Despite the fact that the internment camps restricted the rights and capabilities of the Japanese Americans living in America, they did, ironically, create a certain sense of freedom for the women in the camps. Through their creation of clubs, the Japanese American women were able to serve in significant decision-making roles such as nursing and first-aid, food planning, and clubs. The use of clubs by Japanese women allowed the women to become more involved in decision-making within the camps, creating a sense of empowerment and independence.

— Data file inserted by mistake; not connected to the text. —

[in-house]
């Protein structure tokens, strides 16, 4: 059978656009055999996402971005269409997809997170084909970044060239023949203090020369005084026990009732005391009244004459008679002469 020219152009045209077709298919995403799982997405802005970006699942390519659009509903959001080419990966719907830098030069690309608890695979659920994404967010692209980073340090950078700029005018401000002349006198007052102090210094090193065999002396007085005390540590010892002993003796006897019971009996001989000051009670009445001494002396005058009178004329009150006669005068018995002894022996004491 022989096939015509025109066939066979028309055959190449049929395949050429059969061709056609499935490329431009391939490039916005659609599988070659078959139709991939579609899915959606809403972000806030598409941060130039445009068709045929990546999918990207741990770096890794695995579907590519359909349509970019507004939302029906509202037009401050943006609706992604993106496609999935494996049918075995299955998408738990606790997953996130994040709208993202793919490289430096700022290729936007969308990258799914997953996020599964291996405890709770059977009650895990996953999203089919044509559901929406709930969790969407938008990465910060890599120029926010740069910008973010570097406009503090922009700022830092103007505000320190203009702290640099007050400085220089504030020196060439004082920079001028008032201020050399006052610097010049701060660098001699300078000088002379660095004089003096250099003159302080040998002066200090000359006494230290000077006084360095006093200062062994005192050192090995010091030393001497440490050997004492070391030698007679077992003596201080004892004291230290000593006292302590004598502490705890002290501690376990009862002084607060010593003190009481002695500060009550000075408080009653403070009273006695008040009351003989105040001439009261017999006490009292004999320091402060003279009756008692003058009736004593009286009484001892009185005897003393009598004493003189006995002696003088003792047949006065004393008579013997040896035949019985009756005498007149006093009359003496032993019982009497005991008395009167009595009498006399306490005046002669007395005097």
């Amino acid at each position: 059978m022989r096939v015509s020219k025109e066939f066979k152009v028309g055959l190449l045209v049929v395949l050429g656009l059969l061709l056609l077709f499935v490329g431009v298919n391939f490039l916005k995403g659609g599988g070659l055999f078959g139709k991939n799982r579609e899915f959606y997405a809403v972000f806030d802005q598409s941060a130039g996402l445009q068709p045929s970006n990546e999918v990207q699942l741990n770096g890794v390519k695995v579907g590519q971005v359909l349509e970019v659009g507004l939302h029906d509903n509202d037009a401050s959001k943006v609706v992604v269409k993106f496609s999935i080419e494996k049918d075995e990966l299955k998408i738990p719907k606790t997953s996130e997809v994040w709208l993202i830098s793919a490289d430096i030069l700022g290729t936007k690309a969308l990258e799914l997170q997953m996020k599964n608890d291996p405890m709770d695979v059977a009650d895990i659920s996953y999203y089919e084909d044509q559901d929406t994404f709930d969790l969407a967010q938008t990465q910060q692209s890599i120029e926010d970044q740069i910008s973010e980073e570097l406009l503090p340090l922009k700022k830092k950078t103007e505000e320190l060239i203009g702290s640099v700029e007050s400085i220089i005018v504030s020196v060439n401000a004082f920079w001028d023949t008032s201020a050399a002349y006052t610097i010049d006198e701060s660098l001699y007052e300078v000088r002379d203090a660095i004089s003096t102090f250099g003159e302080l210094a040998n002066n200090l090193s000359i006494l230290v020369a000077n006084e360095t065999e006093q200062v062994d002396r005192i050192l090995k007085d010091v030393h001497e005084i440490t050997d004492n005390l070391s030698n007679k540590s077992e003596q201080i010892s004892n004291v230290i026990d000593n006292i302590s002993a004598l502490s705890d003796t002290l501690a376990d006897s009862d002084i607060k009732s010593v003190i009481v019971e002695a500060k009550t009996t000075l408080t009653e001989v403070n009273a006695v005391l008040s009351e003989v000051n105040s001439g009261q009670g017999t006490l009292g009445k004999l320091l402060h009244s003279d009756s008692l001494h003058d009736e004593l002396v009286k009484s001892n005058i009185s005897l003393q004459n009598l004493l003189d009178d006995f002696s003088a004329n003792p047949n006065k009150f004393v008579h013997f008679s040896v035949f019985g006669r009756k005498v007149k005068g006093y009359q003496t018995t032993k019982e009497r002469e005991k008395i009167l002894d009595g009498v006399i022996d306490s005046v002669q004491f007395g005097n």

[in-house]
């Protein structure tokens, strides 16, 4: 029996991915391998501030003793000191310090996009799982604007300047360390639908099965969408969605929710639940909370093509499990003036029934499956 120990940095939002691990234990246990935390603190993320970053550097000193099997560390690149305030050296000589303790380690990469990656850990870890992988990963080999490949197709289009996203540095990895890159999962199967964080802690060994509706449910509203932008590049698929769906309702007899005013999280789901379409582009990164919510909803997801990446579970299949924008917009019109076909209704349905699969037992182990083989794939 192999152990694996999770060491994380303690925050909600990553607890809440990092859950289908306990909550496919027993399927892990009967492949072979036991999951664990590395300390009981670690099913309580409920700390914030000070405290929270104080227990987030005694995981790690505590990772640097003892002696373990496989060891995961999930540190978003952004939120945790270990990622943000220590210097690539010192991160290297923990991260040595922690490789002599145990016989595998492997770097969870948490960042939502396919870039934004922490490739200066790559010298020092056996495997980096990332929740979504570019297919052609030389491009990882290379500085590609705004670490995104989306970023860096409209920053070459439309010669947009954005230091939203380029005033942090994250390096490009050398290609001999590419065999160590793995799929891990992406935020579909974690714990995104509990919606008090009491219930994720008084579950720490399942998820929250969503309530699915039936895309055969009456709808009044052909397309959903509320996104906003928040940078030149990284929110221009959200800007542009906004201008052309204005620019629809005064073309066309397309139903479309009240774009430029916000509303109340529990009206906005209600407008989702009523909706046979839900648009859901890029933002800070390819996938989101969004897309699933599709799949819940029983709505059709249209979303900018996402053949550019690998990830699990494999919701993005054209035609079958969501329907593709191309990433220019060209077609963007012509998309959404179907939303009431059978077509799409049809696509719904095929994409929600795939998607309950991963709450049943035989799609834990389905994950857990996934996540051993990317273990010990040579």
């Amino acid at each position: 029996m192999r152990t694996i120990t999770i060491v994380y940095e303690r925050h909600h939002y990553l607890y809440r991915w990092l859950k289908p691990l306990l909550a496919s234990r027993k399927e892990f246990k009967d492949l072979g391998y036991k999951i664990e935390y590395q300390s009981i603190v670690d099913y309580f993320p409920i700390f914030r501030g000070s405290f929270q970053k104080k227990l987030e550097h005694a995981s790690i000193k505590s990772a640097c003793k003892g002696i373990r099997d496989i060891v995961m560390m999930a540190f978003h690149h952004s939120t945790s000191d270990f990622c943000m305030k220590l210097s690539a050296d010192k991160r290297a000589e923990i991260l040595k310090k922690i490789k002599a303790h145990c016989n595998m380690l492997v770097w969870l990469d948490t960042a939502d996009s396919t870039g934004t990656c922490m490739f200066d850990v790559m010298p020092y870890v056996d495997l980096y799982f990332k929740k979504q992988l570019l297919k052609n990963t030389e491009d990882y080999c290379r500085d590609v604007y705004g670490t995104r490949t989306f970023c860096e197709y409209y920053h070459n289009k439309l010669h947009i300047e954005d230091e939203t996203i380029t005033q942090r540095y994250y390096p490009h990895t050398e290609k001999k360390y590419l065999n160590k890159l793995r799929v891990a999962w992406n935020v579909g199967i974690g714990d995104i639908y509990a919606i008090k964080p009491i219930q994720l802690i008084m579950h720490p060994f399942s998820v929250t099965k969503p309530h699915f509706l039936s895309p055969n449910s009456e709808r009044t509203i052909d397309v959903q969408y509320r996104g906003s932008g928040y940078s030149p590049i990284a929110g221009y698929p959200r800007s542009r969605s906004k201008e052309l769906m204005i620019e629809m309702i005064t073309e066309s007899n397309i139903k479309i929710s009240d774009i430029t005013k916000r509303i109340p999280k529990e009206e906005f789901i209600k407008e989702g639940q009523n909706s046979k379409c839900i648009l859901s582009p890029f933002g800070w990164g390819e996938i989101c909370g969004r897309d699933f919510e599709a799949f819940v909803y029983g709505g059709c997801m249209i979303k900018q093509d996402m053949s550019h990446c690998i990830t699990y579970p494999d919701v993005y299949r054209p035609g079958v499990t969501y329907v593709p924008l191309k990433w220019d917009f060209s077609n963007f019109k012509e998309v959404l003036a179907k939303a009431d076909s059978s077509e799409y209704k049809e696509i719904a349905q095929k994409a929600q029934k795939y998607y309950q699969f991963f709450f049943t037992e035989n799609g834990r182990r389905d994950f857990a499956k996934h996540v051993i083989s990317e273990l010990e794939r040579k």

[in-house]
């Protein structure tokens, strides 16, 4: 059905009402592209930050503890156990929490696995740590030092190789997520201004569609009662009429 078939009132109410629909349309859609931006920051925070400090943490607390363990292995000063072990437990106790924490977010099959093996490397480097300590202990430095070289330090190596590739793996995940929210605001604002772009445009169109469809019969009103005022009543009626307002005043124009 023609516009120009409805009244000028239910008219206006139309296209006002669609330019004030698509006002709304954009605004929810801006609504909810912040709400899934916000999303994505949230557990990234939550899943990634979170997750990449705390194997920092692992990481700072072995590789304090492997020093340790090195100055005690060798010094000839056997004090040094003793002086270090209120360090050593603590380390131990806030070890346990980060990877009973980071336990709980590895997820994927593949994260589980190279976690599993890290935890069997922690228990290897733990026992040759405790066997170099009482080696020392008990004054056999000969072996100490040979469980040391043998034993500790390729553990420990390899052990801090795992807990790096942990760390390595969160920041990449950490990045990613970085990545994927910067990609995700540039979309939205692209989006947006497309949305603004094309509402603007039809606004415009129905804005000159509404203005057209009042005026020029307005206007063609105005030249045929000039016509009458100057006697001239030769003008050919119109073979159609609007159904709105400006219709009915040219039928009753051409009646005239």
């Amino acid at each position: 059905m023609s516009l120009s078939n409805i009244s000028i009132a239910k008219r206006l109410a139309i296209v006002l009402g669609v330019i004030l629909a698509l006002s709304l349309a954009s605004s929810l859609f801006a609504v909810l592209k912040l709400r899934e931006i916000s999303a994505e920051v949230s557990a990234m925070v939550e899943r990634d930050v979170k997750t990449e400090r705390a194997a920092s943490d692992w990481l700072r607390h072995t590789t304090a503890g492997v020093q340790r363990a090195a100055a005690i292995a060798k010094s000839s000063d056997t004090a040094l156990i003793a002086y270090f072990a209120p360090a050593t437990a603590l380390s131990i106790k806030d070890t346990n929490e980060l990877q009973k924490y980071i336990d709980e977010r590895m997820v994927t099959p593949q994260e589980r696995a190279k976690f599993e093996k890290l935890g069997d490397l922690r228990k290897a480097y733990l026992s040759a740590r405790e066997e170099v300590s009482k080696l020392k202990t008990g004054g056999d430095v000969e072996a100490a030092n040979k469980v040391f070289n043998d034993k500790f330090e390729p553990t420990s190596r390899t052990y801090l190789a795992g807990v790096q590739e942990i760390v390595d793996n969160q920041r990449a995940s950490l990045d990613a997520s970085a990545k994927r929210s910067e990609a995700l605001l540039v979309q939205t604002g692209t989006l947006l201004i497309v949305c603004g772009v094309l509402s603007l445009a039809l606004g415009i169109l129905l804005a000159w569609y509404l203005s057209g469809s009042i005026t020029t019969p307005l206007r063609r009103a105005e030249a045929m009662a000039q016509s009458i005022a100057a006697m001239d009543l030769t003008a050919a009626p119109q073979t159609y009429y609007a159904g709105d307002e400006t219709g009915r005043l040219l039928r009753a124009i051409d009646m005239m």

In August of 1943, a woman’s club led by Ms. Gerkens and the quad chairmen of Camp Manzanar met to solve several problems that took place within the internment camps. Through their resolutions during the meeting, it is obvious that the women were taking initiative to create a better living environment for themselves and their families. One major issue within the internment camps was health education. Conditions of the camps were often extremely harsh, with close living quarters and poor weather conditions, keeping the camp healthy was certainly a primary concern.1 One woman, for example, was worried that her child who suffered from chronic appendicitis would not be able to receive the help that he needed. Because conditions in the camps were so dire, these concerns are certainly justified, and after being stripped of their rights and liberties when they were interned, the women were even more protective about their children’s safety. This woman’s concerns reflected many of the fears of other women within the camp. The alleviate these worries, the quad leaders found that it might be best to have a fair and open house of the hospital to better educate women on the medical facilities and capabilities in the camps. By teaching the women about the ins and outs of the medical facilities that would be made available to them, perhaps the women in the camps would find relief and not be so terrified for their children. This would also allow the women to better understand the health systems for themselves and their families, a huge step towards increasing the responsibilities and productivity of the women. Another suggestion that was made during the meeting was to implement first aid and nursing classes for the quads. These classes would be led by several of the Issei, because many early Japanese American immigrants were midwives. In fact, when Issei first came to America, they were able to broker new nursing cultures with old Japanese birthing customs.2 It was through them that many old customs were preserved while in America. When they entered the internment camps, the Issei were able to use their knowledge on birthing, treating illnesses, etc. to help teach the other women about nursing within the home. This suggestion did indeed come to fruition when one quad, Quad 4, implemented this after the meetings. By creating first aid classes and having a basis of nursing, the women would be able to treat their family members for minor illnesses and injuries and detect these illnesses before they became bigger issues. By teaching women about health education, the camp leaders are successfully grooming women to become more independent and resourceful. The women are not simply waiting for the men to solve their problems; they are in fact creating solutions to their own issues.